I think that’s all that needs to be said. Download the installer image, try it out and see for yourself how it works. As I’ve said, there’s still a lot to be done and some planned features are not present in this release – but have fun trying it out. I won’t make an official announcement on current@ because I think it’s too early for that, so if you have any suggestions or questions you can post them as comments to this blog post. Please post both successes and failures (but keep the reports short :) ). (n.b. I’ll delete all comments that don’t have something useful to say, e.g. “I’m downloading it and I’ll try it tomorrow” type of posts).

P.S. If you don’t want to try it yet, I’ve created several screenshots of finstall.

August 24, 2007

RAID flash

Filed under: FreeBSD — ivoras @ 11:00 am

I’ve just had a sort-of shock about how cheap the USB flash drives have become (vs. how pricey they used to be a long time ago). I didn’t look at their prices for a long time (since I didn’t need any new flash drives) so I was pleasantly surprised with the per/MB prices that have become “normal”. On the other hand, capacity of consumer USB drives hasn’t gone up much – it seems 8 GB is the top of the range now, and speed is still not great – it seems 8-10 MB/s is the norm. But it’s relatively cheap technology now.

It seems that now is a good time to start experimenting with flash memory even in production, especially where seek times are important (flash drives have no seek latency that’s present in mechanical drives). Having no seek time has a nice side-effect when drives are used in RAID1 with gmirror, which can be configured to split large read requests over the mirrored drives. With mechanical drives this mode couldn’t produce significant performance because the drive heads still needed to seek through the unread portions (for sequential requests) but the situation is ideal for seek-less drives.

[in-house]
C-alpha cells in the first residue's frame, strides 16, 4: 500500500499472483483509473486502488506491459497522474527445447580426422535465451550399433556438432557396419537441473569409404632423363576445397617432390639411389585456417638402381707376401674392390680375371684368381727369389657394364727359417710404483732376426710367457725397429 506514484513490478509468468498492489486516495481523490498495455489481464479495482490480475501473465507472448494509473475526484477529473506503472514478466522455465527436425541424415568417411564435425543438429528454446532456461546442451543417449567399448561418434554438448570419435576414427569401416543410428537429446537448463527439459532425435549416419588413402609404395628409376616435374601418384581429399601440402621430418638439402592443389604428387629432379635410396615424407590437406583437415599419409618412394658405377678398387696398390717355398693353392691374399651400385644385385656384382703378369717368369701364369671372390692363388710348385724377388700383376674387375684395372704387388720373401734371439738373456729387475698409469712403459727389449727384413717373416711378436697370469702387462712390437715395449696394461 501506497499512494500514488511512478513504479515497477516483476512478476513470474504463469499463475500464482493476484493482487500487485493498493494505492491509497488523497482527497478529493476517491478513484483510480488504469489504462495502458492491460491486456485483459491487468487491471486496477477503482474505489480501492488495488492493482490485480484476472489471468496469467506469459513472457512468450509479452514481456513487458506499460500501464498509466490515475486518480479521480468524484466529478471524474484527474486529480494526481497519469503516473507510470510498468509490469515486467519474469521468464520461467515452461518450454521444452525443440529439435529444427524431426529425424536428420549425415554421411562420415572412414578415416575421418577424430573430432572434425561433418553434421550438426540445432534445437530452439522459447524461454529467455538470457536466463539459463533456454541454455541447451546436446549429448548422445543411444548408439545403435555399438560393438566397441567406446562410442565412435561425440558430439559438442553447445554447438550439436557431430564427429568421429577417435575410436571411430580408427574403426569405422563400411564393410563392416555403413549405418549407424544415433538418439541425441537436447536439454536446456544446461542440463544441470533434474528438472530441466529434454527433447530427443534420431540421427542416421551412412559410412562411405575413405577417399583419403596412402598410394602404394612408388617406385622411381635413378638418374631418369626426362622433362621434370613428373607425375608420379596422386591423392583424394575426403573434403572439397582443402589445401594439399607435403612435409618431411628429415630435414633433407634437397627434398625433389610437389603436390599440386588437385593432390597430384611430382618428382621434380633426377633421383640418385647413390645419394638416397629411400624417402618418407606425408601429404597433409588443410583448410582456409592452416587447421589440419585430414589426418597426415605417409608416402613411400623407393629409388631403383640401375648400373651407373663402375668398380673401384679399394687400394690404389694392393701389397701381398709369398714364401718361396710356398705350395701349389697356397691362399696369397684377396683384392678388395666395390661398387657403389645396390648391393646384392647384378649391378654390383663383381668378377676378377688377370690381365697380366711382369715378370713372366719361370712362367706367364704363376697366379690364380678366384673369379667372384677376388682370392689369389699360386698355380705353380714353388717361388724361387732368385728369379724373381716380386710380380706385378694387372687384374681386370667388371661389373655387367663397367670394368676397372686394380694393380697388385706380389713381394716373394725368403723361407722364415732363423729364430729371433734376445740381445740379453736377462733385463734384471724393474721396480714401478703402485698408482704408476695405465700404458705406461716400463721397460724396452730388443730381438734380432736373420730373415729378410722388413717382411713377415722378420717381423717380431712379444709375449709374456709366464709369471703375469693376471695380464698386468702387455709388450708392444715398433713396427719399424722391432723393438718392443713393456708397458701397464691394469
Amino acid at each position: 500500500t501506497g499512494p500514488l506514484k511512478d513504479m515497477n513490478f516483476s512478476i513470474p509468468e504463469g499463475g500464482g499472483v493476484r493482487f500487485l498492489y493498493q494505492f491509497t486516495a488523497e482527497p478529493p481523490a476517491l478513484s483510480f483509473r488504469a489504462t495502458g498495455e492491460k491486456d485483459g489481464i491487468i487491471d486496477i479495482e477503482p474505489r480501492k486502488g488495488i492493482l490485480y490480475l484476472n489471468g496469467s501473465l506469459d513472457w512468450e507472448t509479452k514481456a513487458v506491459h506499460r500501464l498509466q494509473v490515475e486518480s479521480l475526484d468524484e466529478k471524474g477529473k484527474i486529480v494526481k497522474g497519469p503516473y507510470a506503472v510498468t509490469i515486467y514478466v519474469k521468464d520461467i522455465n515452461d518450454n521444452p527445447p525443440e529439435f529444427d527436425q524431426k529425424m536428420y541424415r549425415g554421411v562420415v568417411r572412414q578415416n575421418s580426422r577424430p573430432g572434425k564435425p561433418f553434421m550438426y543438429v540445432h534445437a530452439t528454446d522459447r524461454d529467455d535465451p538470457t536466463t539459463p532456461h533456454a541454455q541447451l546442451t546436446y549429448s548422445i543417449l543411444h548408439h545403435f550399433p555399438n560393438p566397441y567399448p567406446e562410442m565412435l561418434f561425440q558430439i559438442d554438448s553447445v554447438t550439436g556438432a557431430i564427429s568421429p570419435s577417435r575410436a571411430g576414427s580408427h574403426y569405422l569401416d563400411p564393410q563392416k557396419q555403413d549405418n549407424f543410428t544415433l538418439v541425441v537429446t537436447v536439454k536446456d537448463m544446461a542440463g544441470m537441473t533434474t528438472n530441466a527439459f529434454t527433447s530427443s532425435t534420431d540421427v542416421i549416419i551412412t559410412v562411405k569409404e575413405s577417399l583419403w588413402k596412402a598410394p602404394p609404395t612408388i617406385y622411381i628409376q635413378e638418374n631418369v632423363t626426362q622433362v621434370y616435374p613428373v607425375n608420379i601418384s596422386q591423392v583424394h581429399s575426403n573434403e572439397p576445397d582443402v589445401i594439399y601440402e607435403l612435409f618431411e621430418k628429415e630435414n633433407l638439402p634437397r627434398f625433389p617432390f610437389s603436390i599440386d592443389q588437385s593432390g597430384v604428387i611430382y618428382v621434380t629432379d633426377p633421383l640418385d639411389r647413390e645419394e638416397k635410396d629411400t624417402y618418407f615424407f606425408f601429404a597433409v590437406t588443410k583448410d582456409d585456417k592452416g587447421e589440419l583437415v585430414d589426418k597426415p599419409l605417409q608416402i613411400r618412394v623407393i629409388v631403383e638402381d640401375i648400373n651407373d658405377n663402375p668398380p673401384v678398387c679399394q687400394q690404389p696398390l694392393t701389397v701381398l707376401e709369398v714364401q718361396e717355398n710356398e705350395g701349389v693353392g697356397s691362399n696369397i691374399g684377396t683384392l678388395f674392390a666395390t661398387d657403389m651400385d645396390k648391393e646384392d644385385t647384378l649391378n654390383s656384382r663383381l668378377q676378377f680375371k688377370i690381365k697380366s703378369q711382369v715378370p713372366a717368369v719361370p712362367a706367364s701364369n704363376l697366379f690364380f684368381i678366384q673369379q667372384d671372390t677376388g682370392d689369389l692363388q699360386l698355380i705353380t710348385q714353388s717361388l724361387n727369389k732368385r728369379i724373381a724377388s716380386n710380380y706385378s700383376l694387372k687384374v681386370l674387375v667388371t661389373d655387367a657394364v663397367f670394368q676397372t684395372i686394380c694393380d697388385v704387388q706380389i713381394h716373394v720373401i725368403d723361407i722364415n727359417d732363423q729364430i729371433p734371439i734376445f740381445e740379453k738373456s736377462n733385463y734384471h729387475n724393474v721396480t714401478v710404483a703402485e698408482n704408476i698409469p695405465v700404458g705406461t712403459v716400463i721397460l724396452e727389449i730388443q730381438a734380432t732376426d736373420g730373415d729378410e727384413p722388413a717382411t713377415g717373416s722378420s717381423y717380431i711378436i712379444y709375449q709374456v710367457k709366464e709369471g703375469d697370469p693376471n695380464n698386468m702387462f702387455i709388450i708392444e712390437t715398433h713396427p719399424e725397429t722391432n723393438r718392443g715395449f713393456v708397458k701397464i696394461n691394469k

I think the ideal solution here would be RAID 1+0 with four drives. Admittedly, this would only give 16 GB of storage space (if each individual drive is 8 GB), but the (read) performance should scale linearly to ~~ 40 MB/s (once it would double in gmirror/RAID1, then again in gstripe/RAID0), which is decent. 16 GB is relatively small, but flash memory is much cheaper than server memory (e.g. FB-DIMM) and most databases are relatively small, so it might not be affordable to keep the whole database in RAM any more.

Only one question remains now – how many IOPS can be had from flash memory (unconfirmed information says: around 2000), and does having all flash drives on the same host USB bus (e.g. one USB hub with 4 drives, connected to the motherboard port) introduce too much latency?

August 14, 2007


Filed under: FreeBSD — ivoras @ 5:24 pm

I’m pleased to announce another release candidate for GEOM_VIRSTOR, A FreeBSD kernel GEOM class providing storage virtualisation facility, regardless of type of underlying devices or its usage. It is a kind of “virtual memory” for disks – you pre-allocate address space (i.e. make a large virtual drive) and worry later about where to find physical space to back it.

This is a bug fix release – a bug that can cause data corruption on large-ish virtual drives (1 TB+) was fixed.

The development snapshot can be found here – everyone (or, to be precise, everyone with 7-CURRENT) is invited to test it.